Why do you call your son Seventeen?
When John Glenn died earlier this month I felt really sad—another light on this planet extinguished in a year that saw the departure of so many points of light: Prince, Glenn Ifill, Gene Wilder, Leonard Cohen, Glenn Frey, Alan Rickman, David Bowe, Natalie Cole, Harper Lee, James Alan McPherson, Gary Marshall, Janet Reno, Sharon Jones. There are still more celebrities, of course, and dear ones much closer to home too.
Soft spots for celebrities are as personal as the movies that speak volumes to us or the song that goes onto a perma-this-is-my-story playlist. John Glenn’s departure was more personal to me still—he was a man I was lucky enough to meet on several occasions as my father covered his presidential campaign. Senator Glenn and his wife Annie were gracious and dazzling in person, the authentic embodiment of the way they appeared in media-ready images.
With care but no hesitation, I crafted a status update for Facebook about Senator Glenn’s death. Sharing the obituary a Facebook friend of mine had posted, I added these words: Another amazing hero departs 2016 … I like thinking of you, Senator Glenn—a man I was fortunate enough to meet during the presidential campaign—up among the stars where you belong. Orbit in Peace. A few of my friends responded to my post, adding their own kind words and memories. Our interaction there doesn’t even qualify as a footnote in Glenn’s life, but he clearly made an impact in each of ours, a part of what it can mean to be famous.
For most of us, there’s no formal notification. My father had a student, author John Yount, who quipped that he wanted to open the mail one day to find he’d received a single-line letter: Congratulations! You are now rich and famous. When I ask Google about Mr. Yount, I’m pleased to see his name and his books come right up and pleasantly surprised to note that at 81 he’s alive, presumably retired from an illustrious career as a professor at the University of New Hampshire, where we visited him when I was quite young. Did he arrive at “rich and famous?” Perhaps in certain circles, allows my mother, Ninety-Two, who remembers him. His books were well received critically and, my search reveals, he was heartily praised as an important influence by John Irving, another student of my father’s, another writer who went on to rock the literary world but I remember as underfoot in our house when I was growing up.
I don’t know if I’ve met more famous people than most—rich and famous both evaded my father, but his literary and political activities certainly brought us into contact with more than a few luminaries. It is this fact that I marvel over as I study the Senator Glenn obituaries. With a slight shock I realize that Senator Glenn died on the anniversary of another important celebrity in my life, John Lennon, shot thirty-six years ago when I was living in Tucson with my father. When I went to find him, to tell him the news, my father was visibly moved, shaking his head sadly, “What a world we live in,” he grieved. “What a world.”
Rich and famous must add layers of challenge in today’s age of over-exposure; celebrities live a hyped-up version of the navigation between private and public we each must explore. When I launched OverneathItAll in 2011, it was designed as a challenge to keep me committed to a regular writing task. With plenty of exceptions, I’ve posted somewhere around the full moon and the new moon ever since. Wanting to provide some thin shield of privacy for my family members, I named my children by their ages, just Eight and Eleven at the blog’s debut. Now Fourteen and Seventeen are living larger; with Facebook, Instagram, and Snapchat accounts of their own, they’re learning to shape their own public images even as they have become characters in the online version of my life.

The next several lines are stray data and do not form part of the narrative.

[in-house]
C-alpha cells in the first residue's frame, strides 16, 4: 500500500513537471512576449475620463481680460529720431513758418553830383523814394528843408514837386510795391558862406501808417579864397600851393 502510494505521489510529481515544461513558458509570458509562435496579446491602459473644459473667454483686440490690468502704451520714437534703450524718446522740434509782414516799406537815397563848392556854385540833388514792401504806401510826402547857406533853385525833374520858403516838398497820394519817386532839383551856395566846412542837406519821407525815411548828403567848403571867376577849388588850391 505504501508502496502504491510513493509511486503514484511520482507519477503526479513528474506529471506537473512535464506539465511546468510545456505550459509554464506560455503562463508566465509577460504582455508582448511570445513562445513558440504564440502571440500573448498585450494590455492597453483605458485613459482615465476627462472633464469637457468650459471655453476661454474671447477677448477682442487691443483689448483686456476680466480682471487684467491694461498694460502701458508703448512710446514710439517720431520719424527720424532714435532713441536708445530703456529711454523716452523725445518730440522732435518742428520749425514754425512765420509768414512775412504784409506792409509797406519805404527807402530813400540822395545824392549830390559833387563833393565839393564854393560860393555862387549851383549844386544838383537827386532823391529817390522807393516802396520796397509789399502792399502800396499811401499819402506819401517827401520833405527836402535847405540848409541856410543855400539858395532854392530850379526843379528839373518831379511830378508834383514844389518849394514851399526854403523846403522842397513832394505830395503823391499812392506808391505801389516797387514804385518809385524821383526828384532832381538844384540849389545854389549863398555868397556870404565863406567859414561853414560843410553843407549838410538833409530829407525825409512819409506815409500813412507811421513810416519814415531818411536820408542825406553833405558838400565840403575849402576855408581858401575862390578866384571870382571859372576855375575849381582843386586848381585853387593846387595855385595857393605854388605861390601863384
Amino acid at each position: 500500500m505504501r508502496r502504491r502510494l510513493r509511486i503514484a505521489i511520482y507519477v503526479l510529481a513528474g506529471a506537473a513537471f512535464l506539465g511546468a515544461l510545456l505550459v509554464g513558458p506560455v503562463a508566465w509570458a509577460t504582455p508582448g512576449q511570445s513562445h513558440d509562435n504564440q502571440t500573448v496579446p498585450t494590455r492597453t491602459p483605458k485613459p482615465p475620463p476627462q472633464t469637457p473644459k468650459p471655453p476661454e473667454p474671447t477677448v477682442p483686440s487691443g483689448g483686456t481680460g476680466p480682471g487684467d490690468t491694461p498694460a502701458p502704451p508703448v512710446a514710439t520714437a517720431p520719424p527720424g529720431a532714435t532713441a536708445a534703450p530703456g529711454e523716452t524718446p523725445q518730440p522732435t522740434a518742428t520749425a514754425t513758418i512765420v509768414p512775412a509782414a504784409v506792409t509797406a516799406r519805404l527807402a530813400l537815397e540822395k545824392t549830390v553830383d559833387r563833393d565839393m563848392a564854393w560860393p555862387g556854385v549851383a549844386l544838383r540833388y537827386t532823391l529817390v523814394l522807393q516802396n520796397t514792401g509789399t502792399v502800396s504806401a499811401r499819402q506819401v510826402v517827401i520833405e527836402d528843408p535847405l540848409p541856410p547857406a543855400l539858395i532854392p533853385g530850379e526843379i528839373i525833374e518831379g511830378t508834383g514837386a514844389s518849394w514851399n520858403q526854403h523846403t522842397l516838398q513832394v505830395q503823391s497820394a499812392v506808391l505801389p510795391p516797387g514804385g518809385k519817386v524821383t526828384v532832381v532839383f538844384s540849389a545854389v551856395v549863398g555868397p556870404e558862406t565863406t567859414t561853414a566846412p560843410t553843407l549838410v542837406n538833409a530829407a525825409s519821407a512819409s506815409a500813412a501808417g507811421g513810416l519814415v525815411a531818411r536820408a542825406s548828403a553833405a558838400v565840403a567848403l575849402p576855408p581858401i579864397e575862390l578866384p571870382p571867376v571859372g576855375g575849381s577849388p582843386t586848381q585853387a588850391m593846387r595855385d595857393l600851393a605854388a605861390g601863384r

My blog has made me neither rich nor famous, but it has consistently connected me to a loving and lovely readership and it’s kept me living the questions through an awful lot of drama and adjustment and changes and transitions. Just when I think, as I sometimes do, that it’s time to give it up, a far-away friend writes to me about something I’ve posted or a new connection arises making me want to double-down. And, as a result of posting consistently, owning a yoga studio, publishing a novel, and perhaps most of all having an unusual name, I Google well. Because I do try to keep my posts kind and true, to be generous on Facebook, and to stay away from Internet vitriol, I been mindful but unconcerned about the wide world of the Internet.
So imagine my surprise when a recent flurry of renegotiating my financial realities hit a pothole with one company that first underwrote and then dropped (and has since reinstated, thank you kindly) a policy for me because I am an author and a blogger and I live in the “limelight.” Moonlight and sunlight, certainly. The sparkle of my children, absolutely. Limelight? That was news to me.
Wednesday, 12.21, Sunrise, 7:39am; Sunset, 4:48pm. At 4:45am (CST), the sun started its long wintery journey back to the north. The moon was silvery and full just a few days ago. With my peeps home and snuggling in for the winter holiday, some year-end business projects to attend to, and a little time off from yoga teaching, I’m going to hit the pause button here just until January. I bid you and yours a joyful holiday season and a wonderful New Year! As always, thank you for our journey together. Love, Rxo